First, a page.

it’s in our hands, the debatable land

Get Ready to Rock! said in its review of The Borderland, “This is a cracking, feel good album that is completely new and yet lulls you into a sense of familiarity, possibly because of some of the influences that have clearly helped developed their unique style. I know it’s good when I’m not even halfway through the album, and I’d already added it to my top 10 albums of the year – what a debut, buckle up and enjoy the circus ride!”

In its review of the album, The Rebirth Of Cool wrote, “ … how about an album of songs that jumps right out of the 80’s rock scene and owes as much to Born In the USA Springsteen, Hot House Flowers and The Waterboys as it does to current artists such as Sam Fender, Blossoms, Catfish and the Bottlemen? 

“… The Borderland is an assured debut album as you will hear in many a while, it’s also one that will surprise you almost at every turn.”

The band emerged from the pandemic and their Yorkshire farmhouse with series of gigs at 15 prisons throughout England in November 2021. Echoing Johnny Cash’s At Folsom Prison, Hardwicke Circus released the limited-edition At Her Majesty’s Pleasure, a 13-song album with highlights from their life-altering prison shows.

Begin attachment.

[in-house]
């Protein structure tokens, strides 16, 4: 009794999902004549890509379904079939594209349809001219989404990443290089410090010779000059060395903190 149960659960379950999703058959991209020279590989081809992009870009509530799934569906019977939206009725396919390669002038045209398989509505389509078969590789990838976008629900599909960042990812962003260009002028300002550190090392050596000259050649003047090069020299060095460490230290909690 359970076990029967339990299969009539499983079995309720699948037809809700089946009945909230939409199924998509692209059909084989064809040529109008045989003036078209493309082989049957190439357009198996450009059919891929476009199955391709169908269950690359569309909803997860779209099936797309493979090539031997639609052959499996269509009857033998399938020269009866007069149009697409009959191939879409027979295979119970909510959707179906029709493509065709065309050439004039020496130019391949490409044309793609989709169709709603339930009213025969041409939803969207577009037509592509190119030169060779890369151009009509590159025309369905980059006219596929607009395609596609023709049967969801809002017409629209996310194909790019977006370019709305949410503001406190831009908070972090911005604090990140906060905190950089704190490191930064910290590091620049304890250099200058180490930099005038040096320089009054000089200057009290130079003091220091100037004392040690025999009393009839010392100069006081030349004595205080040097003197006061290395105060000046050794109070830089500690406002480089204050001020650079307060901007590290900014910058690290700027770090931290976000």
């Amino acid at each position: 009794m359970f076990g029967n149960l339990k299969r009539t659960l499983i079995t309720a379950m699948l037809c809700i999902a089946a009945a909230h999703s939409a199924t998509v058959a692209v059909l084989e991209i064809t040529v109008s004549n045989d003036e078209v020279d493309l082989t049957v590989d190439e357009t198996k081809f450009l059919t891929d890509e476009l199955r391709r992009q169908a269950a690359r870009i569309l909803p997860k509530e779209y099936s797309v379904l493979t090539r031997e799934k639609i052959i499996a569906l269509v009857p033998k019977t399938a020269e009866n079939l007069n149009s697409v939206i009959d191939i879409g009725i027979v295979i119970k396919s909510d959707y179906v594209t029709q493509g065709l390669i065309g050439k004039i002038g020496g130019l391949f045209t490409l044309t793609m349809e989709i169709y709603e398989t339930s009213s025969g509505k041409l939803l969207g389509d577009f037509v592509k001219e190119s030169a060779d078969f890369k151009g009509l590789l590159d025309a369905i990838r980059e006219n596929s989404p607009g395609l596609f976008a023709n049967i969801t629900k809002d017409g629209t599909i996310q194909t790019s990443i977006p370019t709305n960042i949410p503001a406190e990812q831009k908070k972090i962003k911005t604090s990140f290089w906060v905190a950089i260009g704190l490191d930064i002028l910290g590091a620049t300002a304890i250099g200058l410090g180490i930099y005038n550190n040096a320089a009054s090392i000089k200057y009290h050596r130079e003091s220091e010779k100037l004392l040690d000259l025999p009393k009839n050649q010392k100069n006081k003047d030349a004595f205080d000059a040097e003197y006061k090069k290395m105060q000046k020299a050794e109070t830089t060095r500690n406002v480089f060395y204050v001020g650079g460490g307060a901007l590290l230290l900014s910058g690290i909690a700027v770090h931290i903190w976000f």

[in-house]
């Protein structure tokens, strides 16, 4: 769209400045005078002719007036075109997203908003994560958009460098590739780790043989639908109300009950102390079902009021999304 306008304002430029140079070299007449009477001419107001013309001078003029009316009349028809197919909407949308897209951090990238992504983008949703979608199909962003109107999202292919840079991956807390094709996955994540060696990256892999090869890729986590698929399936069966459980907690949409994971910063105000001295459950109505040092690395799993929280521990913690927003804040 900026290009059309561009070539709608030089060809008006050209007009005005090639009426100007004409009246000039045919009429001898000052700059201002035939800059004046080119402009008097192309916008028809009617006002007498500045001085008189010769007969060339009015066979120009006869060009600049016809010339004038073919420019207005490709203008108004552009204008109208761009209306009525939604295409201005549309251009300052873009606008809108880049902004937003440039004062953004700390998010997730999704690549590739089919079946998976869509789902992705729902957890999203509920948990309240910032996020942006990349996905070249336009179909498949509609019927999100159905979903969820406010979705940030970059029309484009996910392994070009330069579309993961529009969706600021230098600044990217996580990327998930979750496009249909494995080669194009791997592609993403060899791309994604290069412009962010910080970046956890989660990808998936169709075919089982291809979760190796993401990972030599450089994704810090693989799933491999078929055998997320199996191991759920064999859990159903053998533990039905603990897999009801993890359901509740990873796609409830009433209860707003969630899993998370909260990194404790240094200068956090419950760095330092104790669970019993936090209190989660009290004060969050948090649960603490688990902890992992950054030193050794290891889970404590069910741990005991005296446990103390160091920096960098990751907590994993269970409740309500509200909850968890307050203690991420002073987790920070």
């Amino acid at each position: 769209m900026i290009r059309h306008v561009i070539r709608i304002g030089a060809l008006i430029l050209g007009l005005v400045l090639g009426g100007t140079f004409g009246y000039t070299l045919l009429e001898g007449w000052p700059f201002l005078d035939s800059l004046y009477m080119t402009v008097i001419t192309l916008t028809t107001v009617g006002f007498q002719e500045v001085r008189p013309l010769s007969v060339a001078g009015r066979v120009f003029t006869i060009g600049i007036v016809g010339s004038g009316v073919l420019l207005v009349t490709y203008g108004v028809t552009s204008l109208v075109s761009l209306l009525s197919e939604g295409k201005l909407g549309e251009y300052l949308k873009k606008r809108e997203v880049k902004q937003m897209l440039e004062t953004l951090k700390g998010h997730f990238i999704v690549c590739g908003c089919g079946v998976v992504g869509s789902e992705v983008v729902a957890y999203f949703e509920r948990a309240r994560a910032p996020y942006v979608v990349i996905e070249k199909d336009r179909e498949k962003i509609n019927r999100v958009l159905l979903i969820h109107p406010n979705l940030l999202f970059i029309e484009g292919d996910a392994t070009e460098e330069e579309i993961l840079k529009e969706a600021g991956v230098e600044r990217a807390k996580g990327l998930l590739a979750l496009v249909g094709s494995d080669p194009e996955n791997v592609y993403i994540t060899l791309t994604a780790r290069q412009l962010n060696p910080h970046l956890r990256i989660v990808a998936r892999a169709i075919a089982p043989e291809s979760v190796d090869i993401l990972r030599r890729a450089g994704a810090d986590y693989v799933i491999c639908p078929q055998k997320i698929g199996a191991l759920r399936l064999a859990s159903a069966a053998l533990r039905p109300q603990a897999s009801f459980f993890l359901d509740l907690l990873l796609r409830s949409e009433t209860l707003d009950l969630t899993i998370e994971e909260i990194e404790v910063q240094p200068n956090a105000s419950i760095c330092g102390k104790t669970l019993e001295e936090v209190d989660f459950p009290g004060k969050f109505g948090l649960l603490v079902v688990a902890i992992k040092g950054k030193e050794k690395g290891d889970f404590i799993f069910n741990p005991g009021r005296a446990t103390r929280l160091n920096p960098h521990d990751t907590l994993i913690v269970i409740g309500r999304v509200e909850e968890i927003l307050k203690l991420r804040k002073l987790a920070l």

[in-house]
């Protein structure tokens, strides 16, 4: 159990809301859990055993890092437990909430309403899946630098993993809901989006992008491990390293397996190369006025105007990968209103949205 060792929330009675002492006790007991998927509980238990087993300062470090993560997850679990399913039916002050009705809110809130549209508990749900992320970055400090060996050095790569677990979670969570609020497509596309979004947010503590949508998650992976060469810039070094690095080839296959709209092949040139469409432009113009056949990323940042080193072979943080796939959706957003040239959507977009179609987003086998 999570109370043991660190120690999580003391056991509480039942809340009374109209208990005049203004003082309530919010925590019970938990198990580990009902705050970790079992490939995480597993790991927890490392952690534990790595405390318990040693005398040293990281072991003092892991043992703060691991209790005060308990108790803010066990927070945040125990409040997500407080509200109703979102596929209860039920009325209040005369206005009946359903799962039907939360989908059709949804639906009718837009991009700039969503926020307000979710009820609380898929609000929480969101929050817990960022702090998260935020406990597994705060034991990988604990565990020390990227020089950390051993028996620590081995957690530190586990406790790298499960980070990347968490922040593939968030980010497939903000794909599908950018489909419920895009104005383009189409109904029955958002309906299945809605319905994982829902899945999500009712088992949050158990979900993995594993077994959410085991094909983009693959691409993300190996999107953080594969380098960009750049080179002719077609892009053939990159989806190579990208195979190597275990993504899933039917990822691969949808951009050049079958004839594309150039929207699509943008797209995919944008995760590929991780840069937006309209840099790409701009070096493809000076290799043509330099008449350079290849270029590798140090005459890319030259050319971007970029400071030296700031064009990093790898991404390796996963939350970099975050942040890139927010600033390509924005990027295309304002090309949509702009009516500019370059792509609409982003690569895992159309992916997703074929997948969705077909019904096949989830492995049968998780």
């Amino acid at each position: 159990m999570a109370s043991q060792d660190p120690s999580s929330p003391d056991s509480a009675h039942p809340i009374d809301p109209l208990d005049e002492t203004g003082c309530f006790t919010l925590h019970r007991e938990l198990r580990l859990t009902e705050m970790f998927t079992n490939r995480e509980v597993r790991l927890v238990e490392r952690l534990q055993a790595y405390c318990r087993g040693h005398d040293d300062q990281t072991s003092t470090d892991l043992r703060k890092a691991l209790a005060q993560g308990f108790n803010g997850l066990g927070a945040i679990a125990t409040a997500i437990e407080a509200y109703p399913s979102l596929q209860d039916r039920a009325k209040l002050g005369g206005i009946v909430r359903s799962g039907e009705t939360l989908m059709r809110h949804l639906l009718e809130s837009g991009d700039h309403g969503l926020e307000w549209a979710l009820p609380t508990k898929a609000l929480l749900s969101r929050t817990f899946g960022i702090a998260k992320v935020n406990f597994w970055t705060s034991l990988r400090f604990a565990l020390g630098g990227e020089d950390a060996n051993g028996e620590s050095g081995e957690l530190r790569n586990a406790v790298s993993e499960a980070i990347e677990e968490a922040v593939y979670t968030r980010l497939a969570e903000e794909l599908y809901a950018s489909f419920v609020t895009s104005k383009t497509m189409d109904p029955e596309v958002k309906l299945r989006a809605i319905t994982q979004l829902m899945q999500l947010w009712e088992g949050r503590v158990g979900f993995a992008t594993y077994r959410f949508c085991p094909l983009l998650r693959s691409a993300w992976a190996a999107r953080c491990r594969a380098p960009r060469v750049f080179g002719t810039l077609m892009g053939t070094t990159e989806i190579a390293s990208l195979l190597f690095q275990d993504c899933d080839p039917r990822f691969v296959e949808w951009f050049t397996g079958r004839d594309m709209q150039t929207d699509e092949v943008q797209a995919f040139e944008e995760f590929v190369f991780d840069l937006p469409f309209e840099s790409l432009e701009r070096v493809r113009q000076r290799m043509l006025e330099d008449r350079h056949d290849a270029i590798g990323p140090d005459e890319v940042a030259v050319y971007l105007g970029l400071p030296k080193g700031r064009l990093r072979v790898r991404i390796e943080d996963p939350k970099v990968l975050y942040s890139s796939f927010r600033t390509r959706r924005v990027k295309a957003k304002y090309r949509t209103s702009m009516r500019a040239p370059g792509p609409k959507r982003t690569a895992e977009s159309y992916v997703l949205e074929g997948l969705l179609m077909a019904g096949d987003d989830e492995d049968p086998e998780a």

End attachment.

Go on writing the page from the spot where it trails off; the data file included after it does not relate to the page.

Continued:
The Hardwickes, as they are called by fans, are back on the road as they prepare for release their sophomore album due April 2023. Each high-energy show brings them new converts to the cause, including a gig at Glastonbury, aided and abetted by Sir Paul McCartney. 

Hardwicke Circus have supported Bob Dylan and Neil Young in Hyde Park, Madness, Alabama 3, Southside Johnny & The Asbury Jukes, Bob Geldof’s Boomtown Rats and The Blockheads.

From Carlisle to coming to a town near you, The Hardwickes will be there. See them now so you can say you saw them when.